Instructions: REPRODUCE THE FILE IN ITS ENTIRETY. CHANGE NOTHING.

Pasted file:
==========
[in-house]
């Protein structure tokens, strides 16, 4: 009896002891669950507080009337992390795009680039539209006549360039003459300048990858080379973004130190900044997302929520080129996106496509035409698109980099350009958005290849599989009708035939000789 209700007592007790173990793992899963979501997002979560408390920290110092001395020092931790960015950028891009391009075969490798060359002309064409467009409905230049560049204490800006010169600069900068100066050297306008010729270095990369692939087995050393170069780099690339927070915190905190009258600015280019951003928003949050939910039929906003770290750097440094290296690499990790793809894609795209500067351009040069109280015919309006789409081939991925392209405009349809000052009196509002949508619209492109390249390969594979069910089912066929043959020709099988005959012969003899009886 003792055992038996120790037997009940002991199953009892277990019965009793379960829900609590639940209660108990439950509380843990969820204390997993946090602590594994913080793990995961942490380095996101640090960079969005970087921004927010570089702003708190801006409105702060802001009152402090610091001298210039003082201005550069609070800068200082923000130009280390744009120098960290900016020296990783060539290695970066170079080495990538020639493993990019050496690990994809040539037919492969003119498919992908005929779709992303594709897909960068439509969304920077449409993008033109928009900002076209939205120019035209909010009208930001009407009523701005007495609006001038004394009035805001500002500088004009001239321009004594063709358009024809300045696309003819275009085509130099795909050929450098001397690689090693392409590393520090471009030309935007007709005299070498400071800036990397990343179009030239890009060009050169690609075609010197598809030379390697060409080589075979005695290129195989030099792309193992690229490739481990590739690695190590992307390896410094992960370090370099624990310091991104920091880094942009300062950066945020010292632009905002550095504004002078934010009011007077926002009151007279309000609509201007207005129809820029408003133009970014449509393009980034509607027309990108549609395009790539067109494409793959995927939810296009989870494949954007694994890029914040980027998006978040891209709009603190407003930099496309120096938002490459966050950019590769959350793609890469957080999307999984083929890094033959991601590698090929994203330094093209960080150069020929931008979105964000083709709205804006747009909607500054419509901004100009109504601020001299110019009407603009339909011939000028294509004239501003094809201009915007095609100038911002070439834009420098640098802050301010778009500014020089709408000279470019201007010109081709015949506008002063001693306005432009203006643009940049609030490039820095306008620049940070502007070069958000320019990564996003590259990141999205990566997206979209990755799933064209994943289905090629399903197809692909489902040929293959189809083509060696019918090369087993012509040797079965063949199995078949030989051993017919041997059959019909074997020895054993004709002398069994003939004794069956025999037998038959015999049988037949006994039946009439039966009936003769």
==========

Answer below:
[in-house]
């Protein structure tokens, strides 16, 4: 009896002891669950507080009337992390795009680039539209006549360039003459300048990858080379973004130190900044997302929520080129996106496509035409698109980099350009958005290849599989009708035939000789 209700007592007790173990793992899963979501997002979560408390920290110092001395020092931790960015950028891009391009075969490798060359002309064409467009409905230049560049204490800006010169600069900068100066050297306008010729270095990369692939087995050393170069780099690339927070915190905190009258600015280019951003928003949050939910039929906003770290750097440094290296690499990790793809894609795209500067351009040069109280015919309006789409081939991925392209405009349809000052009196509002949508619209492109390249390969594979069910089912066929043959020709099988005959012969003899009886 003792055992038996120790037997009940002991199953009892277990019965009793379960829900609590639940209660108990439950509380843990969820204390997993946090602590594994913080793990995961942490380095996101640090960079969005970087921004927010570089702003708190801006409105702060802001009152402090610091001298210039003082201005550069609070800068200082923000130009280390744009120098960290900016020296990783060539290695970066170079080495990538020639493993990019050496690990994809040539037919492969003119498919992908005929779709992303594709897909960068439509969304920077449409993008033109928009900002076209939205120019035209909010009208930001009407009523701005007495609006001038004394009035805001500002500088004009001239321009004594063709358009024809300045696309003819275009085509130099795909050929450098001397690689090693392409590393520090471009030309935007007709005299070498400071800036990397990343179009030239890009060009050169690609075609010197598809030379390697060409080589075979005695290129195989030099792309193992690229490739481990590739690695190590992307390896410094992960370090370099624990310091991104920091880094942009300062950066945020010292632009905002550095504004002078934010009011007077926002009151007279309000609509201007207005129809820029408003133009970014449509393009980034509607027309990108549609395009790539067109494409793959995927939810296009989870494949954007694994890029914040980027998006978040891209709009603190407003930099496309120096938002490459966050950019590769959350793609890469957080999307999984083929890094033959991601590698090929994203330094093209960080150069020929931008979105964000083709709205804006747009909607500054419509901004100009109504601020001299110019009407603009339909011939000028294509004239501003094809201009915007095609100038911002070439834009420098640098802050301010778009500014020089709408000279470019201007010109081709015949506008002063001693306005432009203006643009940049609030490039820095306008620049940070502007070069958000320019990564996003590259990141999205990566997206979209990755799933064209994943289905090629399903197809692909489902040929293959189809083509060696019918090369087993012509040797079965063949199995078949030989051993017919041997059959019909074997020895054993004709002398069994003939004794069956025999037998038959015999049988037949006994039946009439039966009936003769």